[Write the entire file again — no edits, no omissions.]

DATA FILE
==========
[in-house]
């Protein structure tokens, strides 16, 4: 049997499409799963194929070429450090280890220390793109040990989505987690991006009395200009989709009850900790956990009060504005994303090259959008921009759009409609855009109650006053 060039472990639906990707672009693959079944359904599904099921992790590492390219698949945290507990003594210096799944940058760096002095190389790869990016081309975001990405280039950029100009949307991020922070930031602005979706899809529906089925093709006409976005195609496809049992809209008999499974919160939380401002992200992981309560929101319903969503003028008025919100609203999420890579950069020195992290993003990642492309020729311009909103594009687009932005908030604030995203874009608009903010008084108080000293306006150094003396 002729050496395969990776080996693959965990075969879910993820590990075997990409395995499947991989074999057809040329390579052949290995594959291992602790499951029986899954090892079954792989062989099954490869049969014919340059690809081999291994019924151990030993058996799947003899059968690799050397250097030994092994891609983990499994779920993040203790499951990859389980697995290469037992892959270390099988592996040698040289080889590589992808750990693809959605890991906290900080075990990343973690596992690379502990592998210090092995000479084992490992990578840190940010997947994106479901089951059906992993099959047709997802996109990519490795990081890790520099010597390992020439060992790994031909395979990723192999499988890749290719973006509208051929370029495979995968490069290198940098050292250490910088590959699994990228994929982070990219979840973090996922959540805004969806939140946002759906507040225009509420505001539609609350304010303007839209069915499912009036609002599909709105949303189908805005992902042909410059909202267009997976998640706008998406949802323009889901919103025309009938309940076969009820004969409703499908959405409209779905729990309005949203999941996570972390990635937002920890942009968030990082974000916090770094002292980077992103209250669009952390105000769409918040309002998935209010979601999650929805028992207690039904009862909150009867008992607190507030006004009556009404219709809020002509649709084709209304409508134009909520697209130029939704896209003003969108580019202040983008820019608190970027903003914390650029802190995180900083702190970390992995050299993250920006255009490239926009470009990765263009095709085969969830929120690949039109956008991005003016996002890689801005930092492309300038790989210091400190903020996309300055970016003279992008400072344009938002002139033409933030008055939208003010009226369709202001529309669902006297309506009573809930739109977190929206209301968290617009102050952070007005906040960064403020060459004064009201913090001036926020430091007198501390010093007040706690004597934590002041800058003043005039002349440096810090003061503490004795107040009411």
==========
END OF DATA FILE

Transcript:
[in-house]
């Protein structure tokens, strides 16, 4: 049997499409799963194929070429450090280890220390793109040990989505987690991006009395200009989709009850900790956990009060504005994303090259959008921009759009409609855009109650006053 060039472990639906990707672009693959079944359904599904099921992790590492390219698949945290507990003594210096799944940058760096002095190389790869990016081309975001990405280039950029100009949307991020922070930031602005979706899809529906089925093709006409976005195609496809049992809209008999499974919160939380401002992200992981309560929101319903969503003028008025919100609203999420890579950069020195992290993003990642492309020729311009909103594009687009932005908030604030995203874009608009903010008084108080000293306006150094003396 002729050496395969990776080996693959965990075969879910993820590990075997990409395995499947991989074999057809040329390579052949290995594959291992602790499951029986899954090892079954792989062989099954490869049969014919340059690809081999291994019924151990030993058996799947003899059968690799050397250097030994092994891609983990499994779920993040203790499951990859389980697995290469037992892959270390099988592996040698040289080889590589992808750990693809959605890991906290900080075990990343973690596992690379502990592998210090092995000479084992490992990578840190940010997947994106479901089951059906992993099959047709997802996109990519490795990081890790520099010597390992020439060992790994031909395979990723192999499988890749290719973006509208051929370029495979995968490069290198940098050292250490910088590959699994990228994929982070990219979840973090996922959540805004969806939140946002759906507040225009509420505001539609609350304010303007839209069915499912009036609002599909709105949303189908805005992902042909410059909202267009997976998640706008998406949802323009889901919103025309009938309940076969009820004969409703499908959405409209779905729990309005949203999941996570972390990635937002920890942009968030990082974000916090770094002292980077992103209250669009952390105000769409918040309002998935209010979601999650929805028992207690039904009862909150009867008992607190507030006004009556009404219709809020002509649709084709209304409508134009909520697209130029939704896209003003969108580019202040983008820019608190970027903003914390650029802190995180900083702190970390992995050299993250920006255009490239926009470009990765263009095709085969969830929120690949039109956008991005003016996002890689801005930092492309300038790989210091400190903020996309300055970016003279992008400072344009938002002139033409933030008055939208003010009226369709202001529309669902006297309506009573809930739109977190929206209301968290617009102050952070007005906040960064403020060459004064009201913090001036926020430091007198501390010093007040706690004597934590002041800058003043005039002349440096810090003061503490004795107040009411």